A combination of cutbacks and inadequate planning have left the country’s schools and universities in the lurch ahead of the beginning of the new academic year, Kathimerini understands.
The task of Education Minister Aristides Baltas to plug gaps – both in terms of funding and staffing – is likely to be a thankless one. Of the 4,000 recruitments permitted to the ministry, 1,500 have gone toward rehiring academics and administrative staff who had been put into a so-called mobility scheme in line with creditors’ demands. That means the ministry can hire an additional 2,500 staff but the recruitments will do little to remedy the problem of understaffing in the country’s education system, which had some 22,000 unfilled positions last September.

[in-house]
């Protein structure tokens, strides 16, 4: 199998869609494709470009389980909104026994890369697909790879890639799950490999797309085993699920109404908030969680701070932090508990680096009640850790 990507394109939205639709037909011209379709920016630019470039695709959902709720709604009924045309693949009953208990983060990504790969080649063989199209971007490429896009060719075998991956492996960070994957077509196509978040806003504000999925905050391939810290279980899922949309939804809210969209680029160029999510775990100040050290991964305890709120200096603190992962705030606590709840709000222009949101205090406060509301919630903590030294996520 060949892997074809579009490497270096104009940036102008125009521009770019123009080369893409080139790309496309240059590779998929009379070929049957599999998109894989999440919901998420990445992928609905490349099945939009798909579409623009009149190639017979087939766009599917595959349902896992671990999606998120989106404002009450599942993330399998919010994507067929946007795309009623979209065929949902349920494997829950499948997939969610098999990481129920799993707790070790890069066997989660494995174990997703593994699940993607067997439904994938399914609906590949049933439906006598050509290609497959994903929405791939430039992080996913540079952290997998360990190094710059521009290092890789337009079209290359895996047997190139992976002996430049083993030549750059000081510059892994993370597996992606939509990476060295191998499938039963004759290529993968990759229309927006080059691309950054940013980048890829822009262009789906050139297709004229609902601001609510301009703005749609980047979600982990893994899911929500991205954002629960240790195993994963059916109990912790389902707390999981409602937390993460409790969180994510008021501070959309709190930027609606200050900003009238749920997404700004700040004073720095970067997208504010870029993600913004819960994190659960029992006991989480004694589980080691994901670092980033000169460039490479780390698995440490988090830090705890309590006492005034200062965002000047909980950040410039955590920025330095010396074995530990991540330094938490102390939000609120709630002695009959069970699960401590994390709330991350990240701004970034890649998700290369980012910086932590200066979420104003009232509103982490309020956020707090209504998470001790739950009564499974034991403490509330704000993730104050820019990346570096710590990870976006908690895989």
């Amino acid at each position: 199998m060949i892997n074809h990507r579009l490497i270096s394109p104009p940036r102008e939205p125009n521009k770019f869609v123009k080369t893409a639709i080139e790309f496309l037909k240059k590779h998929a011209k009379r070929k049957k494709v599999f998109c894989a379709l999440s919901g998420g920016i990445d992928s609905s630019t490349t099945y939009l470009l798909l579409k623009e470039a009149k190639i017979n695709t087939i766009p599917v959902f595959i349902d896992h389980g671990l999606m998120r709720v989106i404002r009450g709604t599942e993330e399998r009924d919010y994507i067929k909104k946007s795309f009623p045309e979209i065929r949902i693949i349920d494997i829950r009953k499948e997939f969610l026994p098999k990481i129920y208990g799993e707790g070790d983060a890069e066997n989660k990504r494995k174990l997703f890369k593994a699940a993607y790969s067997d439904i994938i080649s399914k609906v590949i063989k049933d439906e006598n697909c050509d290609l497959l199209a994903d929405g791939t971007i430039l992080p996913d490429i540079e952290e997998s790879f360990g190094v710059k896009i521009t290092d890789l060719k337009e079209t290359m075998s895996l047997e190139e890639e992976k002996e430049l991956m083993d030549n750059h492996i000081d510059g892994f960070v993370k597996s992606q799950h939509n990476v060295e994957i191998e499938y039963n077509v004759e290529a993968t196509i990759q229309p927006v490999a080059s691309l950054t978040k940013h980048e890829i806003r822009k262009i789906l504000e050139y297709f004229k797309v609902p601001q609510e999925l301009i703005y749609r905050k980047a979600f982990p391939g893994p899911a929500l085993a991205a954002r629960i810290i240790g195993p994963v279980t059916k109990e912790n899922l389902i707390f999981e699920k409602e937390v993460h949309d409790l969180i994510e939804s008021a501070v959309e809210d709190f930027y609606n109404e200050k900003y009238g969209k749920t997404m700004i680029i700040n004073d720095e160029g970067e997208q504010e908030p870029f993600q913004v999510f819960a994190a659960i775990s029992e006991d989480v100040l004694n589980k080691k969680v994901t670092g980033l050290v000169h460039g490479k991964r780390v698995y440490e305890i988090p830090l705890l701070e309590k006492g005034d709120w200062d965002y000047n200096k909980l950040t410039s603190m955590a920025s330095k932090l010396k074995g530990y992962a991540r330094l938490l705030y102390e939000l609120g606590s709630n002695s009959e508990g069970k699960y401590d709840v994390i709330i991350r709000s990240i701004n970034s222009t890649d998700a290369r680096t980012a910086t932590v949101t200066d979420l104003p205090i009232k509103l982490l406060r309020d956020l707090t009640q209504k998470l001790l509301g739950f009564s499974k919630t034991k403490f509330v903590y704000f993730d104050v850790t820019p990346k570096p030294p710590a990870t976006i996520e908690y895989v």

Another major problem is funding, and Baltas’s ministry has yet to submit applications for European Union subsidies, according to sources. In order to qualify for the funding, proposals for induction into the EU funding program must be submitted, and the deadline for this year’s applications expired last month. Sources at the ministry said the proposals would be submitted on Monday.
However, even if the proposals are approved, the process for the disbursement of funding is generally a lengthy one and there is no guarantee that the money will have arrived by September when the new academic year begins.